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‘My God! They’re Killing Us’ – 45 years ago today

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‘My God! They’re Killing Us’: Newsweek’s 1970

Coverage of the Kent State Shooting

Crosby, Stills, Nash & Young Ohio 1970 Kent State University

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Kent State

U.S.
Newsweek’s May 18, 1970, cover. Newsweek archives

Kent State University, in the rolling green hills of northeastern Ohio, seems the very model of a modern, Middle American university. Until last year, the most vicious outbreak of violence there was a 1958 panty raid launched against two women’s dormitories, which resulted in the prompt dismissal of 29 students. Recently, the radical spirit had begun to drift over the 790-acre campus—but only a fraction of the school’s 19,000 students was affected. Antiwar rallies attracted no more than 300 people at best, and even the appearance of Jerry Rubin of the Chicago Seven drew only about 1,000.

Given the setting, the sudden volley of rifle fire from National Guard troops that killed four Kent State students and wounded 10 others last week echoed even more loudly than it might have at one of the capitals of campus protest such as Berkeley or Columbia. The bloody incident shocked and further divided a nation already riven by dissent over the war in Indochina. More than that, the shots fired at Kent State were taken by some as a warning that the U.S. might be edging toward the brink of warfare of sorts on the home front.

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The prologue to the tragedy was probably provided by Richard Nixon himself four years earlier when he announced the U.S. intervention in Cambodia. The next day, Kent State students held peaceful protests rallies on campus. Later, the combination of warm spring air and cold beer at local taverns in Kent, a leafy community of 29,000 not far from Akron, prompted some young people to pitch a few bottles at police cars. When members of the town’s 20-man police force returned to clear the area around midnight, the scene turned violent—and the night ended with the sound of shattering bank and store windows as a campus-bound mob of several hundred students rampaged through town.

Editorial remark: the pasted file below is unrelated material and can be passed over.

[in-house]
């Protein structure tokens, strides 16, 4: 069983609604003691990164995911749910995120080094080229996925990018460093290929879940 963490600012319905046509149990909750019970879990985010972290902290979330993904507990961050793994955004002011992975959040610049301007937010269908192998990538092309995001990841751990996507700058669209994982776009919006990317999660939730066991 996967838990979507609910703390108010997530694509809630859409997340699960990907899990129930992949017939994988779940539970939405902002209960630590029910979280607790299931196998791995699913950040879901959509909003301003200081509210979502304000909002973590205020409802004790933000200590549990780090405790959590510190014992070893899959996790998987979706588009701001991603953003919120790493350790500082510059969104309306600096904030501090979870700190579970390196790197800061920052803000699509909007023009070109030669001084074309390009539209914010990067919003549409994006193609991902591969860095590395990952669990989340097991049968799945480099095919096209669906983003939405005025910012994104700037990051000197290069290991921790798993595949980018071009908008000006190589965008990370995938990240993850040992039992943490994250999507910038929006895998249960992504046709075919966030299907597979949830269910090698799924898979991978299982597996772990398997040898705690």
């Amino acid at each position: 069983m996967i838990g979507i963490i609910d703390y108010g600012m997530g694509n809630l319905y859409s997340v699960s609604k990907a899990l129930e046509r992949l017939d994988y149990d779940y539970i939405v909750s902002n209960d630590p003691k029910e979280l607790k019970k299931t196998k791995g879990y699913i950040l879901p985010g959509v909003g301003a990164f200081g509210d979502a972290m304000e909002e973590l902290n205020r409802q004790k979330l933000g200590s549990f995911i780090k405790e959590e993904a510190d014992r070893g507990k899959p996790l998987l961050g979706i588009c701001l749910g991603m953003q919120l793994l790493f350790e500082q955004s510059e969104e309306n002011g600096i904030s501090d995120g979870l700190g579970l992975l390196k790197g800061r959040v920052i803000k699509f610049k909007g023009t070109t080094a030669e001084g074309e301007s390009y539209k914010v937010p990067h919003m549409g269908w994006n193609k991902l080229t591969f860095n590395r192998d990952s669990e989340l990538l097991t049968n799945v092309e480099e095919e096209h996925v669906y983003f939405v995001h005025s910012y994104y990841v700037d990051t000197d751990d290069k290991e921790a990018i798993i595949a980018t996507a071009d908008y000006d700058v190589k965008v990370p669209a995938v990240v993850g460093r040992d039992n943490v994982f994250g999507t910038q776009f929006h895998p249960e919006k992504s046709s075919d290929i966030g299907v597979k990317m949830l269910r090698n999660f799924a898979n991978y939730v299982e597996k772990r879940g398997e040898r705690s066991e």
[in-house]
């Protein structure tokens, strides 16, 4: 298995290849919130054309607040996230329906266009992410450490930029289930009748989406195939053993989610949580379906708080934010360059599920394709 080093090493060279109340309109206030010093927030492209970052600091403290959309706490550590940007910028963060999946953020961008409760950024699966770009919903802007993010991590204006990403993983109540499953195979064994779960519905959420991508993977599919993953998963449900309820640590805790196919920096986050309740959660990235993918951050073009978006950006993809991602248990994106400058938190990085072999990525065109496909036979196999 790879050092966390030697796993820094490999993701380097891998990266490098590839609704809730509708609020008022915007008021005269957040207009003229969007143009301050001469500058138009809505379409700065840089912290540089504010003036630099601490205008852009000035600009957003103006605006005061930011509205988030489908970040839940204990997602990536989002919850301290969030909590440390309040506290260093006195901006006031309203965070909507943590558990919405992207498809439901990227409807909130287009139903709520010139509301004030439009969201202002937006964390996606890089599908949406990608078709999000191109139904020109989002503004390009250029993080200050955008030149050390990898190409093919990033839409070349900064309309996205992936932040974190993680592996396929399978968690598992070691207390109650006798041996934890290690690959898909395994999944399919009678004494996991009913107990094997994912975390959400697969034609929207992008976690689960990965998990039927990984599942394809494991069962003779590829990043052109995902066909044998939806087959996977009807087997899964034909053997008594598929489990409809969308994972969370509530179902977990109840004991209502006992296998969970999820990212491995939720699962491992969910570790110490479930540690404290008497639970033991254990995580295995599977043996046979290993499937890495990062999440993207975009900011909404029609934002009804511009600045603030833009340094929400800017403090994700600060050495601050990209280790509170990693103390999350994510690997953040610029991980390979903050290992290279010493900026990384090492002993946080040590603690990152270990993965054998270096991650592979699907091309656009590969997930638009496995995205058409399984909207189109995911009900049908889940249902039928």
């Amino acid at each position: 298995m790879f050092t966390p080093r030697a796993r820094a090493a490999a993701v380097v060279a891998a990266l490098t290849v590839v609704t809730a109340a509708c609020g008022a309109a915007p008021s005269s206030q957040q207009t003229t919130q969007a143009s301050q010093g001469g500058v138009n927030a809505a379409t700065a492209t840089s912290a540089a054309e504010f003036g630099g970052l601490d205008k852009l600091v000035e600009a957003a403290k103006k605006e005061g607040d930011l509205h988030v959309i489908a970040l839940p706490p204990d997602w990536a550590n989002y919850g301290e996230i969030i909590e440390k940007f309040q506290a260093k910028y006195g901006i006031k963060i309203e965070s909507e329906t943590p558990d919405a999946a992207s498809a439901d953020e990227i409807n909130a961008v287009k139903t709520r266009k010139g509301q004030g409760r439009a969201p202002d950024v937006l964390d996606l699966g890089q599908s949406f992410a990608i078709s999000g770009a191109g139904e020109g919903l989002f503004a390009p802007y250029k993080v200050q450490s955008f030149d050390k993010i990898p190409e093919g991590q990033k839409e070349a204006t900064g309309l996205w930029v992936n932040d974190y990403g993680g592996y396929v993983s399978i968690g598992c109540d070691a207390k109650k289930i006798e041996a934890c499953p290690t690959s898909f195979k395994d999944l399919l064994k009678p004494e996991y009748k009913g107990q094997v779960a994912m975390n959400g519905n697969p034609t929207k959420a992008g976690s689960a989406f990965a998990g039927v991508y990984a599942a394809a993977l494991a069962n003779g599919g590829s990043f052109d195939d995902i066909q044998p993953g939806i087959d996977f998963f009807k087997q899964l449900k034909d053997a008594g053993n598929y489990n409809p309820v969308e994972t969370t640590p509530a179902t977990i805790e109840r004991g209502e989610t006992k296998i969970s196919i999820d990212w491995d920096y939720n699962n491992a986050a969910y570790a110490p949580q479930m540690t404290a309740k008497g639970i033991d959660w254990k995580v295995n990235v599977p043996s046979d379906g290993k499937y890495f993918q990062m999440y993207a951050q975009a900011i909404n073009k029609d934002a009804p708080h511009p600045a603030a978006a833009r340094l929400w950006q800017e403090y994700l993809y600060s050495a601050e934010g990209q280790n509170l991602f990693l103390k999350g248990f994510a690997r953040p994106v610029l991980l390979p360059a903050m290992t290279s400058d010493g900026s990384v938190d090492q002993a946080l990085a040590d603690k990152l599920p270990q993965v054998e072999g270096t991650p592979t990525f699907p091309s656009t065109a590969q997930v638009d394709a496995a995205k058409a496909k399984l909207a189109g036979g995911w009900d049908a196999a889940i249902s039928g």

ROTC

Police charged that among the rioters they had spotted two militants just released from jail after serving six months on charges stemming from disorders last year. The students denied this. And the following night, antiwar elements rallied again, later turning their wrath—and fire bombs—on the rickety 24-year-old ROTC building on the Kent campus. With the building in ruins and the townspeople in an angry uproar, a request was made by Mayor Leroy Satrom that Governor James Rhodes call in the National Guard. “If these anarchists get away with it here,” said a lifelong Kent resident, “no campus in the country is safe.”

The governor was eager to oblige. Having made campus disorder a key issue in his hard campaign for the U.S. Senate, Rhodes quickly ordered in men from the 107th Armored Cavalry Regiment and the 145th Infantry Battalion, declared martial law—and then showed up himself to set the tone in a public address. Attributing the violence to students “worse than the ‘brownshirt’ and the Communist element and also the night-riders in the vigilantes…the worst type of people that we harbor in America,” the governor pledged: “We are going to eradicate the problem…. It’s over within Ohio.”

Kent State Photo from the Kent State massacre, published in the May 18, 1970, issue of Newsweek. Newsweek archives

Orders